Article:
Preventing prescribing errors with PINCER
This programme of work is one of seven programmes selected for national adoption and spread across the AHSN Network during 2018-20.
Prescribing errors in general practice are an expensive, preventable cause of safety incidents, illness, hospitalisations and even deaths. Serious errors affect 1 in 550 prescription items, while hazardous prescribing in general practice contributes to around 1 in 25 hospital admissions.
In 2017, the World Health Organisation (WHO) launched a Global Patient Safety Challenge: Medication without Harm with the aim of reducing the level of severe, avoidable harm related to medicines by 50% over the next five years, globally.
In Kent Surrey and Sussex, we are working to increase the use of a Pharmacist-led INformation technology intervention for reducing Clinically important ERrors (PINCER) to meet this challenge.
The PINCER approach supports GP practices using software systems alongside root cause analysis to identify why mistakes happened and follows a quality improvement approach to tackle these issues ensuring action is taken to reduce the risk of these errors occurring.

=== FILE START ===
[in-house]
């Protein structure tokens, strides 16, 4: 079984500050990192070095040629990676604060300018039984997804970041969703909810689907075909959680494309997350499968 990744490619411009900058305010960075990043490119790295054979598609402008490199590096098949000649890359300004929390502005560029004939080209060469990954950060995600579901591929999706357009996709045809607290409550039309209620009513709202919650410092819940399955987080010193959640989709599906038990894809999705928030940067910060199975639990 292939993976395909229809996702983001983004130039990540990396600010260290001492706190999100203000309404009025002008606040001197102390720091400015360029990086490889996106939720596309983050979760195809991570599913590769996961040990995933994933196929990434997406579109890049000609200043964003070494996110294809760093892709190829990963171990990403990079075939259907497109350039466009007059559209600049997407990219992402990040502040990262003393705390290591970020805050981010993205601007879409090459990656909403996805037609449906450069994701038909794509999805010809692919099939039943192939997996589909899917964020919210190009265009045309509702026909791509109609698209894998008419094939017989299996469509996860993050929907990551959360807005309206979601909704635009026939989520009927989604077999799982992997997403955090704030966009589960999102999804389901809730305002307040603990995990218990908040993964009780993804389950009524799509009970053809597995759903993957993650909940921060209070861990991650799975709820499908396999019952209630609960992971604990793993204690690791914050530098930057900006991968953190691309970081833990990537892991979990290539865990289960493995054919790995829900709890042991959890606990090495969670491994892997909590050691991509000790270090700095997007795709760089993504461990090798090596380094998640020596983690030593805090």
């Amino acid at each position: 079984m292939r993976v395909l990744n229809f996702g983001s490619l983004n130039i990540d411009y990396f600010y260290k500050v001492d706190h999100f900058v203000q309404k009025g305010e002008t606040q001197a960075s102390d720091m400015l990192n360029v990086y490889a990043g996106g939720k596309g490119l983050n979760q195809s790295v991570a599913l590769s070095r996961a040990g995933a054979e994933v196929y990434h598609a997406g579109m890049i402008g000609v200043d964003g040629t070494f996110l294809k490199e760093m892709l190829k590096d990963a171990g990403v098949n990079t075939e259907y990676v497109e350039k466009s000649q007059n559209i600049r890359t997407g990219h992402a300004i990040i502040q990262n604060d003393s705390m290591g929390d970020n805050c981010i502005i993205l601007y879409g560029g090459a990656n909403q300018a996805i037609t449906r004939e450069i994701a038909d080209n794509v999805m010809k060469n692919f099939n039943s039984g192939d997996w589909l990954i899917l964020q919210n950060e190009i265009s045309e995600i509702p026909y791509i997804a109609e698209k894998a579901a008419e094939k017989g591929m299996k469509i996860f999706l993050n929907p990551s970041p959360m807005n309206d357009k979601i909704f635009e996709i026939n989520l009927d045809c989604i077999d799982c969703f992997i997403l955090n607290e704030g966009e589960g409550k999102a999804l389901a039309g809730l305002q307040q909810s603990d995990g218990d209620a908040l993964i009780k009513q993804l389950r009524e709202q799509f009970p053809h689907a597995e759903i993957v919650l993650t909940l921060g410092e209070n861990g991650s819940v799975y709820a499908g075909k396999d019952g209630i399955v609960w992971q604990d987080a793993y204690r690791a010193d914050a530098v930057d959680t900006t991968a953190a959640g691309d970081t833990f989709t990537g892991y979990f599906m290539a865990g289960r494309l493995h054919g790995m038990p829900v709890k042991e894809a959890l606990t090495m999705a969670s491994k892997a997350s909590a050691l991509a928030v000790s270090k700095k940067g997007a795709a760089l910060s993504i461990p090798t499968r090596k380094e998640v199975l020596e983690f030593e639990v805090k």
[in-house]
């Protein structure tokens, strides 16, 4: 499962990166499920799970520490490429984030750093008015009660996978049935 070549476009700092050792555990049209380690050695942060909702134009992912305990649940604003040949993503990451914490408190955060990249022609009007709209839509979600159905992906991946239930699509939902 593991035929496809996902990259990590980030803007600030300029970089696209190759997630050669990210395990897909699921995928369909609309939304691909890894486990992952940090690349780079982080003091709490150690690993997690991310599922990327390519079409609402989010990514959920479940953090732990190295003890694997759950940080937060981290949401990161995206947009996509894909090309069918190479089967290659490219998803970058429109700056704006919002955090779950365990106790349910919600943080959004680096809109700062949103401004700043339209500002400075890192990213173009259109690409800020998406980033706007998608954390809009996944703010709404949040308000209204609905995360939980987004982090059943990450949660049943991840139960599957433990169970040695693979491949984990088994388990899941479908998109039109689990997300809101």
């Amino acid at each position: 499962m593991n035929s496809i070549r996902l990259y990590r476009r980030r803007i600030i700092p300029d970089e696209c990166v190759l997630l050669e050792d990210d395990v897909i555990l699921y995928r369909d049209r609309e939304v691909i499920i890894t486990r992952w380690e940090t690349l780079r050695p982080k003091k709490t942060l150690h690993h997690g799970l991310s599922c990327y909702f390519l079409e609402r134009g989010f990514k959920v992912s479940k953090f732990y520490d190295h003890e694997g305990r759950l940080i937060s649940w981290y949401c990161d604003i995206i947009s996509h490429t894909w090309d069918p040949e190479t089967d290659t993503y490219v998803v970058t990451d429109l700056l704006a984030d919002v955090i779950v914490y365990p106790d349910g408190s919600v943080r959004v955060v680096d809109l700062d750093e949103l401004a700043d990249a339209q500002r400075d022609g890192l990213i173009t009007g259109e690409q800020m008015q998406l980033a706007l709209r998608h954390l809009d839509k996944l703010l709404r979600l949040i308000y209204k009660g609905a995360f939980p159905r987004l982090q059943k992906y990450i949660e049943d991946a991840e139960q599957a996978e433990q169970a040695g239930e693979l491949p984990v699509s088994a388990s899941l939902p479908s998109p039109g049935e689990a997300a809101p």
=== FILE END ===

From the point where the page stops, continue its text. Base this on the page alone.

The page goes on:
In the region where it began, 2.9 million patient records were searched and 21,636 instances of potentially hazardous prescribing were identified using 11 prescribing indicators – it is estimated that approximately half of these needed an intervention to avoid harm, cases that could otherwise have been missed.
Results showed that as a result of the study there was a significant reduction in hazardous prescribing for indications associated with gastrointestinal bleeding, heart failure and kidney injury. An economic analysis showed introducing PINCER was cost effective, demonstrated an increased quality of life for patients with an overall reduction in costs for practices. Overall medication error rates were reduced by up to 50%. It has now been spread to other parts of the country with improved technology and a total of 13 indicators.
The AHSN is supporting the roll out of PINCER across KSS that includes providing support for the implementation of the software and training. Training dates can be found here.
It is anticipated that use of PINCER will result in a reduction in serious medication-related adverse effects, a significant improvement in prescribing safety in primary care and cost savings to the NHS both at practice level and by preventing any hospital admission related to an adverse effect.
When practices are fully trained, it is expected that PINCER will be run twice a year allowing them to benchmark themselves against others both locally and nationally.
For more information please contact Lisa Devine, Programme Manager: email@example.com.